EOW Reflections: Enterprise Research Centre report

“We need to tackle the late payment problem for small firms by collecting more robust data to expose poor practices and imposing penalties accordingly.”

That line from a report well worth reading this week from the Enterprise Research Centre gladdened my heart.

There’s a host of reasonably achievable recommendations in the Manifesto from highly qualified, experienced and respected researchers from universities and business schools all around the UK.

And here’s what I’ve been reflecting on for the past 2.5 years in this job: without research I don’t have evidence and without evidence I don’t have, and won’t win, the arguments.

I want good research into what’s called, in industry shorthand, ‘late’ payments to give me the evidence I need to ask officials and Ministers for the various steps we might be able to take to solve what is a decades old problem. How do we get small businesses paid quicker so they can be more productive, innovative and grow?

You’ll know I bang on about poor payment practices, extended payment terms, unfair contracts relating to payments. All of these are issues small businesses feel are visited on them by their bigger customers simply because the bigger firm has more power. We talk about the ‘culture of late payments’ as if we know for sure there is such a thing. It could be that there is or that it’s in pockets, or in individual firms, or more prevalent in certain sectors. Is it a culture across the board?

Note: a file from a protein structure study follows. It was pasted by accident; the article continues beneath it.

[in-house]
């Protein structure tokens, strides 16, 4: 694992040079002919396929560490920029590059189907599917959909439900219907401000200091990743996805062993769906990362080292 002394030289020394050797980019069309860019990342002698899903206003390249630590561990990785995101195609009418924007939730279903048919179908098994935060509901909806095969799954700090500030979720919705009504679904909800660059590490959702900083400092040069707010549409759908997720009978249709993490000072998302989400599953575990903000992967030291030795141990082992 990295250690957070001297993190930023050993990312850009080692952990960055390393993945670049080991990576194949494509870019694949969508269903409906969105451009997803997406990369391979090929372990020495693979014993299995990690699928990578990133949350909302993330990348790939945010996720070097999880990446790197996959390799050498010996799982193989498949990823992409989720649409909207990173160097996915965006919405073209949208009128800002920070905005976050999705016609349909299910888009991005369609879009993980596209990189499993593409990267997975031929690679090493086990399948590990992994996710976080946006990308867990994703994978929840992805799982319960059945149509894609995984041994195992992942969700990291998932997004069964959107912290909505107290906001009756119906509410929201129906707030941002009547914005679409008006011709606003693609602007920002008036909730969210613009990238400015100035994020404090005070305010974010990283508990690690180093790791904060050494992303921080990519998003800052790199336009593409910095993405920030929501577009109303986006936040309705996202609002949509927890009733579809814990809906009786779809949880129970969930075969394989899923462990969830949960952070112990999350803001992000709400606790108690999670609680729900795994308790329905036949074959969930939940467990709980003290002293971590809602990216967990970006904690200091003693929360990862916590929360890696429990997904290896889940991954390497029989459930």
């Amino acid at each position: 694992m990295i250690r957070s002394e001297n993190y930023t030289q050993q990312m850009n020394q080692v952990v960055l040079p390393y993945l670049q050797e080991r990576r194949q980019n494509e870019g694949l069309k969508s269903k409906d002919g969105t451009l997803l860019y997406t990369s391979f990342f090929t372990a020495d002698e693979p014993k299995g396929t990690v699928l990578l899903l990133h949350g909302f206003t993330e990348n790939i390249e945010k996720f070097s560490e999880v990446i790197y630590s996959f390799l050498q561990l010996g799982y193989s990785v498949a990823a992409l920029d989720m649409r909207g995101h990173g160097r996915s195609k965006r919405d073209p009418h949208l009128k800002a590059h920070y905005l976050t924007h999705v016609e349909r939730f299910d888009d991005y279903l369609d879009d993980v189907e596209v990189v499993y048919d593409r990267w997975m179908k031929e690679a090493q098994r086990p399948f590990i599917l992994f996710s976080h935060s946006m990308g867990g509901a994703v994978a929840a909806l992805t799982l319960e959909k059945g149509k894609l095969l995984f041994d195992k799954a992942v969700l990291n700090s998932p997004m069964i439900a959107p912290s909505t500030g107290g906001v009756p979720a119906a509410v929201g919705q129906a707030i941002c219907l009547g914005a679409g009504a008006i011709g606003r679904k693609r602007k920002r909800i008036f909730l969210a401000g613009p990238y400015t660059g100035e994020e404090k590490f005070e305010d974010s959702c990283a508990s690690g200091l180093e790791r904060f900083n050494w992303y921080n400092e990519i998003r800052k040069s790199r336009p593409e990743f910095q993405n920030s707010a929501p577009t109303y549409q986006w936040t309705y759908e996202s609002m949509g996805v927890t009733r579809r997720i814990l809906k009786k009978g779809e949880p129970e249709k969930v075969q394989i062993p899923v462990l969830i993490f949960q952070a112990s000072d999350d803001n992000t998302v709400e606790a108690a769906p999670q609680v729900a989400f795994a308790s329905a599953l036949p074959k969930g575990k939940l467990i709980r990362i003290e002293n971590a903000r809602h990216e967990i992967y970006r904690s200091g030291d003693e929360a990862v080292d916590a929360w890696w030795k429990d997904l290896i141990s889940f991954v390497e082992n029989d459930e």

Not only does evidence from research give us fuel with which to build persuasive arguments but it allows us to identify the problems and the extent of those problems, which in turn allows us to prioritise. If anyone has a bit of spare capacity to do some brilliant research and some money to fund it, here’s what I’d like to bottom out: Is there a culture of late payments in the UK. If so, are firms deliberately holding back/delaying payments beyond the agreed due date? If so, why? Financial expediency, antiquated processes or ‘other’? To what extend are extended payment terms an issue (60days/90 days/120 days etc)? Is the practice of offering extended terms ‘cultural’ or again ‘other’? How do extended payments or overdue invoices affect the suppliers and their businesses and families, and employees and mental health? There’s more. The list goes on. But you get the picture.

I would like to know exactly what it is we’re trying to fix rather than simply using blanket terms like ‘late’ payments. Only then can we really work out what the various solutions might be. If for example, we identify the biggest payment problem as being caused by extended terms (which anecdotally we hear is the case) then perhaps there a route to improving the payment practices through legislation relating to Fair Contracts. The better the data we have to work with the better informed we can be and the better the ideas we can come up with for workable solutions. Without that research we come up with legislation that unenforceable, doesn’t address the real problems and simply leaves us dealing with unintended consequences.

The ERC has been working with Government departments and other bodies for 10 years now to give us the research we need to get better outcomes for small businesses. Happy birthday and keep on doing what you’re doing, Mark, Stephen, Vicki and everyone else involved. But can you please prioritise my need for evidence.

Not sure who’s going to pay for it though!